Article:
Thursday, October 4, 2007

Universeum in Gothenburg, Sweden

Universeum, which opened in 2001, is located in a dramatic structure that received an architectural award for the best building design in Sweden since 1950. Conveniently located near a major public transit station, it is next door to a large amusement park and expects to host 500,000 visitors this year. This photo shows the watercourse along a sidewalk leading to the building in the background.

Universeum, like many European museums, is seeing record attendance in 2007, which it attributes in large part to the prolonged rainy weather.

Inside, the center has two major and very different parts. One part is devoted to biology and includes a stream-to-ocean environment and a large rain forest environment. On the other side of a huge glass wall are several floors of physical science exhibits.

To begin their journey through the biology section, visitors first take an inclined lift up 30 vertical meters to the top of a winding path that starts with the plants and aquatic fauna associated with a mountain stream environment in Sweden.

Long, waist-height, open-topped aquaria extend along the winding path and gradually transition to lower-elevations and a marine environment that transitions to a below-the-surface setting that includes a circular tunnel with sharks and other large fish. There is also a touch tank, shown here, where visitors can hold marine invertebrates when staff are present.

Galleries in this part of the building include terrestrial animals such as a popular exhibit called “Deadly Beauties,” with displays of colorful, but poisonous, snakes and other animals. These displays are beautifully designed and well maintained.

Visitors can then go through a large, multi-level rain forest environment that includes extensive displays of plants plus a few animals. Warm rain drips continuously in air with 100% relative humidity, and the effect is dramatic. These two areas are used extensively for school group visits, with generally involve a guided tour with extensive questions and answers between the staff and visiting students.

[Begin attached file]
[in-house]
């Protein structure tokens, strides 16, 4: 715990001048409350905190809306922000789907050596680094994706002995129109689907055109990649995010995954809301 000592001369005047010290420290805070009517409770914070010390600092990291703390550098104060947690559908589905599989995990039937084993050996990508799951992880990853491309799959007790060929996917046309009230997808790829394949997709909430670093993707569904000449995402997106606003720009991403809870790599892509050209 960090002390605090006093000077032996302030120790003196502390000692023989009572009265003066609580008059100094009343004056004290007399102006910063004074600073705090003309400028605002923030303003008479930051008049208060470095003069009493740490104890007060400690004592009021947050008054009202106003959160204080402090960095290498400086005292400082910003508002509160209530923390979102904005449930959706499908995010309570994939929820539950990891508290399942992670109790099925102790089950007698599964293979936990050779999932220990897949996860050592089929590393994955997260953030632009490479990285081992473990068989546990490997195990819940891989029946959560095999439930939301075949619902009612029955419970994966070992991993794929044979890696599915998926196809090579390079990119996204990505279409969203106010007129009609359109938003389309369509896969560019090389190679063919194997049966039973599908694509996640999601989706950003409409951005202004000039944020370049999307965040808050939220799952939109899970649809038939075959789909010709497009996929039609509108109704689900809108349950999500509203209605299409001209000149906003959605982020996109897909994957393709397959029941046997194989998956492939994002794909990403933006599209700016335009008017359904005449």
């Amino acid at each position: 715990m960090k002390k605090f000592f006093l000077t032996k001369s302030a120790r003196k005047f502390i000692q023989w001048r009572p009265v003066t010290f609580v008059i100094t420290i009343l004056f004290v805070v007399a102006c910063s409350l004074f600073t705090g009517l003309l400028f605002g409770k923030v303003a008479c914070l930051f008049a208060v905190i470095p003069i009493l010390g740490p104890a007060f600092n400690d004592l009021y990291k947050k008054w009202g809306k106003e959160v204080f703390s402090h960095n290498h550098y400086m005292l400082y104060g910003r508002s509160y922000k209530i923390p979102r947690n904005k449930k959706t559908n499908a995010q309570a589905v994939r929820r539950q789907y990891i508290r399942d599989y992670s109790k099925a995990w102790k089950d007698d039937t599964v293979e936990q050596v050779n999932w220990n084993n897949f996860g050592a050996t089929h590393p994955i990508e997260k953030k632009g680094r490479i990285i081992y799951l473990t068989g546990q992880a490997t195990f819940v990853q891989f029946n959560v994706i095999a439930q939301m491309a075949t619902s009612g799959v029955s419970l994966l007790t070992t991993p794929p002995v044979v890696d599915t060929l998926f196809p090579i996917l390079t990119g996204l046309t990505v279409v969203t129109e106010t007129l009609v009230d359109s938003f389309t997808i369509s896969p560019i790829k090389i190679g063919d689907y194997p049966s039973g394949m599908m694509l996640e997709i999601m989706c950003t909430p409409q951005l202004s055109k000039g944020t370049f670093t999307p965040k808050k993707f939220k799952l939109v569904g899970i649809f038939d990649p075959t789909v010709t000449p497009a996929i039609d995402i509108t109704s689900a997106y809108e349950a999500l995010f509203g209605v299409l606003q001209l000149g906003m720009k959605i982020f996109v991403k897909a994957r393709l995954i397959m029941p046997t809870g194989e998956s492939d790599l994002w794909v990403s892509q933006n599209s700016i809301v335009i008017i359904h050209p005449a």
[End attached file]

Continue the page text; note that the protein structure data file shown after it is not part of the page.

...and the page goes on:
The transition to the physical sciences on the other side of the building is abrupt. Exhibits here are grouped in various thematic areas and include “Dig It!” (making music with computers in a series of stations in glass rooms, as shown in the photo).

“Brash, Bang, Boom” is an exhibition on automotive safety (sponsored by Volvo, of course, which is based in Gothenburg). In this exhibit, visitors learn that their speed in a 30 km/hr crash is equivalent to jumping from a height of 3.5 meters. They can experience this by climbing the stairs and jumping to the mat below. At 70 km/hr, it's like jumping from an 8-story building. A scale nearby weighs visitors in Kg and also shows the equivalent "mass" at 30, 50, and 70 km. This exhibition extends the mission of the science center in an interecting direction by combining the science with a public service. Every Thursday, police spend 2 hours at the exhibition talking with visitors about safety, and a workshop for teens uses an alcohol-related scenario to encourage critical thinking about the consequences of drinking and driving.

“Puls” is a popular series of physical challenges related to healthy hearts, although most visitors seem simply to enjoy the physical challenges more than the science. A weather center (under construction), a space flight and astronomy area, and several other single exhibits (included whisper dishes that reflect off a wall-mounted disk because there is no path within the exhibit area that is long enough align the two dishes axially.)

The building, as part of its design, incorporates a number of interesting sustainability-related features. One of them is a dual drainage system that separates toilet wastes into two streams and treats the liquid portion inside the building.

The center has recently received major funding to develop an exhibition on climate change. It is still early in the process, and the major thematic areas and individual exhibits are in the concept development stage. However, the core message will likely revolve around helping visitors to think critically about their personal actions and to make more-informed decisions about their individual and collective impacts on the global environment.

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